Most people have waited until the last minute to complete a school assignment at some point in their lives, but a new study finds that first-generation students and those belonging to underrepresented ethnic and racial groups turn in assignments later, on average, than their non-marginalized peers.
In the largest study of its kind to date, Sunil Sabnis ‘22, analyzed students’ anonymous grades and assignment submission times for more than 2,000 courses across a large U.S. university. What he discovered may have implications for designing more equitable classes and closing achievement gaps.
“We found that there are significant differences in procrastination behavior among sociodemographic groups,” said Sabnis, who majored in information science. “More marginalized and vulnerable populations have unique experiences that might drive those differences.”
Sabnis presented this work at the Learning at Scale 2022 conference in a paper entitled, “Large-Scale Student Data Reveal Sociodemographic Gaps in Procrastination Behavior.” He received the Best Undergraduate Paper Award for the study.
“We believe this is a group-level phenomenon related to the systemic issues that students face, especially first-generation college students and students of color,” said co-author René Kizilcec, assistant professor in the Department of Information Science in the Cornell Ann S. Bowers College of Computing and Information Science. “These groups face unique challenges navigating college – called the hidden curriculum – and they might be working jobs on the side to make ends meet. Those are just some of the factors we believe are driving the stark differences in procrastination that we see in the data.”
As a frequent procrastinator himself, Sabnis was interested in how procrastination habits might impact the performance of first-generation and minority students. For decades, marginalized students have underperformed in college compared to their white and college-savvy peers, and previous research has shown that procrastination leads to worse grades and well-being. Sabnis wanted to know if procrastination plays a role in this achievement gap.
He analyzed about 2.6 million submission records from more than 25,000 students, using data obtained from Canvas, the learning management system from the university he studied. He joined the anonymized data with student demographic information from the registrar to see if specific groups of students had later average submission times than others.
Individuals belonging to a racial minority and first-generation college students procrastinate more than other groups, he found. As expected, students who turned in assignments later tended to perform worse than students who submitted them early. The impact of the procrastination on their grades was sufficient to explain about 20% of the achievement gap observed between marginalized groups and their peers.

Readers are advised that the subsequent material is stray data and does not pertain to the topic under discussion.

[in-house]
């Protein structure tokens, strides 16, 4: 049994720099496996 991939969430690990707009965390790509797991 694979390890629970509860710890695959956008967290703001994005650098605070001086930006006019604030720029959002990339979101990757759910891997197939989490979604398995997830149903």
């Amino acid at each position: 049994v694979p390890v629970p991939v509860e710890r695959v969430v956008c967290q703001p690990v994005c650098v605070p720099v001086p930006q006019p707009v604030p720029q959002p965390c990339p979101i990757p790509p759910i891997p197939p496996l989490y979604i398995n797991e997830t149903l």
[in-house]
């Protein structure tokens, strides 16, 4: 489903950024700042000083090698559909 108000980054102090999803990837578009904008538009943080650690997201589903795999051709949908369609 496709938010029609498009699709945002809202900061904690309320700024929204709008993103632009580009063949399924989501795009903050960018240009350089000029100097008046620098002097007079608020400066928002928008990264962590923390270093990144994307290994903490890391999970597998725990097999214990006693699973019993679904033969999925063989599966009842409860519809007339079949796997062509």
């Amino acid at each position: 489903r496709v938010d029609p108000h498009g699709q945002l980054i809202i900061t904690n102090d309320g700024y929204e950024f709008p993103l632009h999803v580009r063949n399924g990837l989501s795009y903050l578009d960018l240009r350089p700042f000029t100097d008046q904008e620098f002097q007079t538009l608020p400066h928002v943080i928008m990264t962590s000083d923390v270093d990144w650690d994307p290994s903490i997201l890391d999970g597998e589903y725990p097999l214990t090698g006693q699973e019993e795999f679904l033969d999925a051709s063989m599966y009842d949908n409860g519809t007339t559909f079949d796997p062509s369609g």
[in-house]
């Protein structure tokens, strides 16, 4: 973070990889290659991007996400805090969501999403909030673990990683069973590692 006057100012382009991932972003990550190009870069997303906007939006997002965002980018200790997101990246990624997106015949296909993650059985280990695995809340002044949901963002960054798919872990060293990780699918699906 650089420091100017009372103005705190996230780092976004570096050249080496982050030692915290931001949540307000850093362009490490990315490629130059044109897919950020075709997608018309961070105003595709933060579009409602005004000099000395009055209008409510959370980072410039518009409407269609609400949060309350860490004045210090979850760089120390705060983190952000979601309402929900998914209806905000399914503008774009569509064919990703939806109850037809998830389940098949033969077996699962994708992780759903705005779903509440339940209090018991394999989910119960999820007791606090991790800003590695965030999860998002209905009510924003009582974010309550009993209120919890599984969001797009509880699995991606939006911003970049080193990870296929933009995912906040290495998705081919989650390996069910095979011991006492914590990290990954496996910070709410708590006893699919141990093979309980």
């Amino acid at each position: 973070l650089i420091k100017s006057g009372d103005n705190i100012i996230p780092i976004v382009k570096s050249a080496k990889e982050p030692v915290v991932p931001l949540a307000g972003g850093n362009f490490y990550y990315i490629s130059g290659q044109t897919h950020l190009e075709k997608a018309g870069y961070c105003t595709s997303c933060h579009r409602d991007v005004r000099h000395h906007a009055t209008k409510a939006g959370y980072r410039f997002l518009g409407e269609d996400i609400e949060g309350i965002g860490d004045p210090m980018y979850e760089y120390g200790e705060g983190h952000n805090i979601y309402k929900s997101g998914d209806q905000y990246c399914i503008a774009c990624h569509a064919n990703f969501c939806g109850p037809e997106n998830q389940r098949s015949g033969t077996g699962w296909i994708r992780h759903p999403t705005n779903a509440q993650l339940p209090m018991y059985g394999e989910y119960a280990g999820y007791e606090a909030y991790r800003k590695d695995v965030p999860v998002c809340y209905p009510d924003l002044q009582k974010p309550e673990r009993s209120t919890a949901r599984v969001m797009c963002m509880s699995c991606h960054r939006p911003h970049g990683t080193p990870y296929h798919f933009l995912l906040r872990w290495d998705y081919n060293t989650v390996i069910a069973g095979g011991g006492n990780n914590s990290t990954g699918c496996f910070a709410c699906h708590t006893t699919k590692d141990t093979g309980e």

Unlike previous research in this area, which looked at submission times in relation to a deadline, Sabnis compared submission times for groups of students relative to each other. This “allows us to perform a novel behavioral equity-driven analysis in our paper,” he said.
This method also provides a simple and scalable way for instructors to identify procrastinators in their classes who may benefit from additional help. It could also provide a way to measure the success of interventions for at-risk students, to see if they reduce procrastination.
The study provides evidence that the relationship between procrastination and grades varies significantly across the courses in the dataset, suggesting that some courses are better than others at minimizing the damage caused by procrastination. Finding out which of these strategies are effective may be a focus of future research. Providing this information to instructors would enable them to tinker with their courses – perhaps calculating grades differently, shifting deadlines, or allowing accommodations for late work – to reduce the penalty incurred by procrastination.
Finally, this work highlights the value of tapping into the wealth of data held in learning management systems to look not just at student performance, but also at behavior, Kizilcec said. He hopes it will encourage more equity-driven research in the field of learning analytics.
“We're just at the beginning of opening the black box of learning management systems used by universities around the world,” Kizilcec said. “Using educational data science, we can understand the behavioral sources of educational inequalities and develop new approaches to close longstanding gaps in achievement.”
Renzhe Yu of the University of California, Irvine is a co-author on the paper.
Written by Patricia Waldron, a science writer for the Cornell Ann S. Bowers College of Computing and Information Science.